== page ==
The final report of the independent Review of Community Corrections is released by KPMG.
Reading Together Program (like ‘Storybook Dads’) starts at Risdon Prison, where inmates record books on CD to give to their kids to read 'with them' hearing their voice while reading the books at home.
Community Corrections Tasmania launches the Sober Driver Program, a 9 week community based mandated psycho-educational program for adult repeat drink driving convictions, available in multiple locations across the state
A riot in men’s medium security sees two correctional officers seriously assaulted, two fires lit, and the stand-off is ended by the Tactical Response Group (TRG). Medium security remains in lock down for two months.
Leadership change: Director of Prisons Graeme Barber steps down and, under a hung parliament power-sharing arrangement resulting from the state election, there is a new Minister for Corrections (Nick McKim, Greens).
Pups in Prison initiative starts at Tasmania Prison Service, run by Assistance Dogs Australia, where inmates train assistance dogs 24hrs a day for up to 18 months for the benefit of people in the community with disabilities.
Ombudsman Tasmania releases a critical investigation report into the Risdon Prison Complex Tamar Unit and Behaviour Management Program for high risk offenders on the most serious level of security classification.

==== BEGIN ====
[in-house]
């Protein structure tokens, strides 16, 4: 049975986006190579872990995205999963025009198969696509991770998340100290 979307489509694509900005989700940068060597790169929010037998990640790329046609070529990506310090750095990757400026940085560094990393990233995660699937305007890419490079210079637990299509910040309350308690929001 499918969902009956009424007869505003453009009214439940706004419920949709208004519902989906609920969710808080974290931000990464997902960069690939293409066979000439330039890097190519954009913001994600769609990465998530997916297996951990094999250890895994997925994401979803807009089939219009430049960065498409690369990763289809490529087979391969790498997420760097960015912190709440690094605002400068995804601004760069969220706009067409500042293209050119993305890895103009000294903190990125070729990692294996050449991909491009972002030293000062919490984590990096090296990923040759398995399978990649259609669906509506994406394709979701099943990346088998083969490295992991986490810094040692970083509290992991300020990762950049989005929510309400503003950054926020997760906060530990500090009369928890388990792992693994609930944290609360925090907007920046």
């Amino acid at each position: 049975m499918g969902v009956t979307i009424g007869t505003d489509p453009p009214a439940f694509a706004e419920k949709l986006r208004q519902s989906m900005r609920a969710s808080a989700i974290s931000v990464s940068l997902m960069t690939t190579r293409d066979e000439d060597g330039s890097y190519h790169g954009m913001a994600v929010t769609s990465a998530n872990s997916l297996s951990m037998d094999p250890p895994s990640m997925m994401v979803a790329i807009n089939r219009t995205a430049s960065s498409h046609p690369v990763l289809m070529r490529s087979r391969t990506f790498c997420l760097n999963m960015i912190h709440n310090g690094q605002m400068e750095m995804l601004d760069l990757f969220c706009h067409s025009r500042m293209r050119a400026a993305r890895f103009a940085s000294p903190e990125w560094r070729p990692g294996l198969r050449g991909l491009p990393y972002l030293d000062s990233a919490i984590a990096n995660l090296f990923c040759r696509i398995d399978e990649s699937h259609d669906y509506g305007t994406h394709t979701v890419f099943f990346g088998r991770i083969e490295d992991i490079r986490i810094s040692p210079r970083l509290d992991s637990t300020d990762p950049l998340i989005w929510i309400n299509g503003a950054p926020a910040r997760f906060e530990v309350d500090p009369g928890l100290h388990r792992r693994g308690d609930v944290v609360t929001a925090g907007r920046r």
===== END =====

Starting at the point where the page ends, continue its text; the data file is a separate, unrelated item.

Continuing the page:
The Minister for Corrections and acting Director of Prisons go to the Industrial Commission to lift a two month lock down in medium.
A violent fight in maximum security Derwent Bravo Unit sees 6 officers seriously injured, and on the same day an inmate taken hostage by another inmate, a convicted murderer, in the maximum security Tamar Unit.
An inmate escapes his maximum security cell at the Risdon Prison Complex by tunnelling behind his toilet, highlighting a design floor in the new prison buildings, and makes it outside but does not successfully escape the perimeter fence. In the early hours of the morning, all maximum security male prisoners were re-located to the Ron Barwick minimum security prison. The rectification works at the Risdon Prison Complex take two months, meanwhile the maximum security inmates are supervised by correctional officers from Queensland, Victoria, New South Wales and Western Australia and the Tasmanian Tactical Response Group in the overcrowded, old minimum prison. External community services are unable to consistently hold professional visits or deliver services during this time, often locked down or locked out of the facilities.
The much awaited 10 year plan 'Breaking the Cycle: A Strategic Plan for Tasmanian Corrections 2011-2020' is launched.
Leadership changes: two leadership changes in five months for the Minister for Justice and Attorney-General portfolios. David Bartlett (Labor) is appointed to these roles in 23 January 2011, after resigning as premier of Tasmania, only to resign from parliament and have the ministry portfolios resumed by Brian Wightman (Labor) on 13 May 2011.